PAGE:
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After 28 years in sales and marketing, I have some memories that are especially sweet. One particular sale took place when I was vice president of sales and marketing for a small business out of McAllen, Texas. I was developing new service contracts for us in El Paso, home to our new region.
I had already sold two major service contracts there, and I was striving to help a customer agree to use our company to maintain their PCs and printers in Ciudad. Juarez. This became "the easiest sale I ever made."
Discovery Meetings and Discussions Ran for Weeks
My meetings with the IT manager for the plants in Mexico and the warehouse in El Paso had been going on for several weeks. We would meet, I would ask questions about what he needed and wanted then I would return with a proposal to provide what he told me. What he wanted initially would have cost him $15,000 per month. His budget couldn't handle that so we kept refining what we could do for the amount he could afford.
He Now Saw Me Working with Him on the "Same Side of the Desk"
Finally, after several of these meetings, one day he stated, "here's what I need in order to get you a purchase order." If I had been alone at that moment I would have shouted and cheered. I was so excited because at that moment I felt the shift from salesman to partner. He obviously realized that I really was there for him, not just for the sale.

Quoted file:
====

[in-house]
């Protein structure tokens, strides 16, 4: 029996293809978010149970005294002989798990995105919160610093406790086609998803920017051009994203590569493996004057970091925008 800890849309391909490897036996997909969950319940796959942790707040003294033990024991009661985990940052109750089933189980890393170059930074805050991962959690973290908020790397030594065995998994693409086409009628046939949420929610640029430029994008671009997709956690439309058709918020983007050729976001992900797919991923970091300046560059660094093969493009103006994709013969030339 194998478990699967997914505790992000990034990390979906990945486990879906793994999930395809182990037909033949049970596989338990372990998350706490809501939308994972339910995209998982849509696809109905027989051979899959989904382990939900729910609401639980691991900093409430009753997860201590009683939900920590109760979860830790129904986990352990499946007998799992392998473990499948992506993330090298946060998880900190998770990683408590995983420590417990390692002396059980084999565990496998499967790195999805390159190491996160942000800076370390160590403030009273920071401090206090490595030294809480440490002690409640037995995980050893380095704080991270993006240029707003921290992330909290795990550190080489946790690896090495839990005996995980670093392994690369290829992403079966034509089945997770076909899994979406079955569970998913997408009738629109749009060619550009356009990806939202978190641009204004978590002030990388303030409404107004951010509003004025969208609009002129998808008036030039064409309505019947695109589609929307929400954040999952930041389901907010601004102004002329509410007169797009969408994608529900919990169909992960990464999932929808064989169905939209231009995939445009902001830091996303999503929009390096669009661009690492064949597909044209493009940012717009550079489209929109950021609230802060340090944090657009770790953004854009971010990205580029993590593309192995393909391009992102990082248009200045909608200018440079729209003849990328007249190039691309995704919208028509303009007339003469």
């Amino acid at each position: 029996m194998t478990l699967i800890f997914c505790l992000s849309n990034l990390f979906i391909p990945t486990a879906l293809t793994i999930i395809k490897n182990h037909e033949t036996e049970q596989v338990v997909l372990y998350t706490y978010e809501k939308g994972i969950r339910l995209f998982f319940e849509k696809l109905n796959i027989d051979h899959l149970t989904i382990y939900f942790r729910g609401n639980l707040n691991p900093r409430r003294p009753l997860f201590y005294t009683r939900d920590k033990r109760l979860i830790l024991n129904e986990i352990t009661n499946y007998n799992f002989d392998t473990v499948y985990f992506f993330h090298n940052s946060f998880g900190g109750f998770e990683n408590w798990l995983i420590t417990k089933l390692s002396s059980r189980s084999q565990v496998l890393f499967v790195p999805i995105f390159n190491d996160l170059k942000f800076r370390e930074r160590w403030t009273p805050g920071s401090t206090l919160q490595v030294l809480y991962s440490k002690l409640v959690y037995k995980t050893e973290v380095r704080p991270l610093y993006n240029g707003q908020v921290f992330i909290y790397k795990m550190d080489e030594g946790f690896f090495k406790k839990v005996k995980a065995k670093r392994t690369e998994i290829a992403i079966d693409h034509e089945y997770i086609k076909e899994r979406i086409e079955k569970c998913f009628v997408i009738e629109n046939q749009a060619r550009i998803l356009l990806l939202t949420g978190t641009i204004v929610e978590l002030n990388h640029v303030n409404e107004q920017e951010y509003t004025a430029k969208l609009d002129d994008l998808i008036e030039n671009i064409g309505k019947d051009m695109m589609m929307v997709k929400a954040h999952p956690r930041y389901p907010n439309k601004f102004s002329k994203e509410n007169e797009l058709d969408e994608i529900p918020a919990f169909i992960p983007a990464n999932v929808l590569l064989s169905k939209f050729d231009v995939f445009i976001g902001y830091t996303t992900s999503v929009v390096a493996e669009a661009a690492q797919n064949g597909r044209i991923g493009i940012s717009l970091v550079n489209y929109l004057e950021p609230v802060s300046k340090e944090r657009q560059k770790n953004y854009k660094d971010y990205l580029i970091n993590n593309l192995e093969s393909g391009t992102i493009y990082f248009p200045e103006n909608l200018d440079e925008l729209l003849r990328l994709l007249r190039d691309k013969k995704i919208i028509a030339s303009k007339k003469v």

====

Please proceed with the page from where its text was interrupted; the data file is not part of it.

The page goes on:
We reached an agreement for a $5,200 per month maintenance contract to cover his servers and main network printers. We also agreed to certain guarantees, like two spare Compaq PC servers. The potential, when we performed, was three times that.
From the Beginning, I Was There to Provide a Service that He Wanted
The point here is that my customer bought a $62,200 annual maintenance contract because I went in to serve him and his company. This wasn't the type of sale where I told him what he was going to do. Rather, from the beginning, I was there to provide a service that he wanted. He knew that he had a potentially serious problem if his servers or network printers went down. By agreeing to the spares, we gave him peace of mind.
Additionally, when he realized that, while I wanted the sale and was working very hard to earn it, I was really there to help him. I did not push him for just another $1,000. I accepted his current limitations and felt we would get more when he could demonstrate to his plant managers how valuable and reliable our service was.
Despite decades of sales which went smoothly, I consider this $5,000 per month maintenance contract "the easiest sale I ever made." The reason for that is I felt the shift when my prospect finally trusted me to be more interested in his needs than in my wallet. This came about because I asked questions, listened and responded to his answers, and revised my quotes to meet his needs as they changed. This is my ideal sale, where my prospect and I work together to get a solution he or she wants.
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